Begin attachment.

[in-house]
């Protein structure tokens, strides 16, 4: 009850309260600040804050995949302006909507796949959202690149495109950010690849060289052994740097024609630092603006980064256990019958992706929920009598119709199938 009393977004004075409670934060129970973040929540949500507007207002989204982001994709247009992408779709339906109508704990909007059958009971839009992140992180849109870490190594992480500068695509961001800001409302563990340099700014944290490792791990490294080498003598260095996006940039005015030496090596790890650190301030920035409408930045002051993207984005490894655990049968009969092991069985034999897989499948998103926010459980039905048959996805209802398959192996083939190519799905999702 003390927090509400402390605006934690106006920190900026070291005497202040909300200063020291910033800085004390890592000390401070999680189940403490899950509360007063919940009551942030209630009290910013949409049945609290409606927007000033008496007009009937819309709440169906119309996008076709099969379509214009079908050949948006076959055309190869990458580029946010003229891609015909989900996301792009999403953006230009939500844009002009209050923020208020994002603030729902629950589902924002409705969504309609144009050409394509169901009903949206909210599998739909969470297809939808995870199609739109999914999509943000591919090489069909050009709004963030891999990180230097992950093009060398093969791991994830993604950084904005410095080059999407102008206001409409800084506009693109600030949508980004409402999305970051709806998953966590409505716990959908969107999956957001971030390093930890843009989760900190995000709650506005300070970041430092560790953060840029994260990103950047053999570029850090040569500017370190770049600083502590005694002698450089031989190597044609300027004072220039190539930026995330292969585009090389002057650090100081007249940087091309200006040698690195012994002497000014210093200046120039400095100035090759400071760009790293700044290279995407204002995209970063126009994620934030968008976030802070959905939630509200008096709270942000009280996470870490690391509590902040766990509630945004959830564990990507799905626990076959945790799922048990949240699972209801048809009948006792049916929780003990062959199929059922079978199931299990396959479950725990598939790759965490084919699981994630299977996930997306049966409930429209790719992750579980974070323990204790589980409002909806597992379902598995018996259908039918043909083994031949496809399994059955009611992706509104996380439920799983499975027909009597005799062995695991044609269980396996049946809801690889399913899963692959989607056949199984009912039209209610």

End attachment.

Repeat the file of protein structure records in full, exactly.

[in-house]
């Protein structure tokens, strides 16, 4: 009850309260600040804050995949302006909507796949959202690149495109950010690849060289052994740097024609630092603006980064256990019958992706929920009598119709199938 009393977004004075409670934060129970973040929540949500507007207002989204982001994709247009992408779709339906109508704990909007059958009971839009992140992180849109870490190594992480500068695509961001800001409302563990340099700014944290490792791990490294080498003598260095996006940039005015030496090596790890650190301030920035409408930045002051993207984005490894655990049968009969092991069985034999897989499948998103926010459980039905048959996805209802398959192996083939190519799905999702 003390927090509400402390605006934690106006920190900026070291005497202040909300200063020291910033800085004390890592000390401070999680189940403490899950509360007063919940009551942030209630009290910013949409049945609290409606927007000033008496007009009937819309709440169906119309996008076709099969379509214009079908050949948006076959055309190869990458580029946010003229891609015909989900996301792009999403953006230009939500844009002009209050923020208020994002603030729902629950589902924002409705969504309609144009050409394509169901009903949206909210599998739909969470297809939808995870199609739109999914999509943000591919090489069909050009709004963030891999990180230097992950093009060398093969791991994830993604950084904005410095080059999407102008206001409409800084506009693109600030949508980004409402999305970051709806998953966590409505716990959908969107999956957001971030390093930890843009989760900190995000709650506005300070970041430092560790953060840029994260990103950047053999570029850090040569500017370190770049600083502590005694002698450089031989190597044609300027004072220039190539930026995330292969585009090389002057650090100081007249940087091309200006040698690195012994002497000014210093200046120039400095100035090759400071760009790293700044290279995407204002995209970063126009994620934030968008976030802070959905939630509200008096709270942000009280996470870490690391509590902040766990509630945004959830564990990507799905626990076959945790799922048990949240699972209801048809009948006792049916929780003990062959199929059922079978199931299990396959479950725990598939790759965490084919699981994630299977996930997306049966409930429209790719992750579980974070323990204790589980409002909806597992379902598995018996259908039918043909083994031949496809399994059955009611992706509104996380439920799983499975027909009597005799062995695991044609269980396996049946809801690889399913899963692959989607056949199984009912039209209610």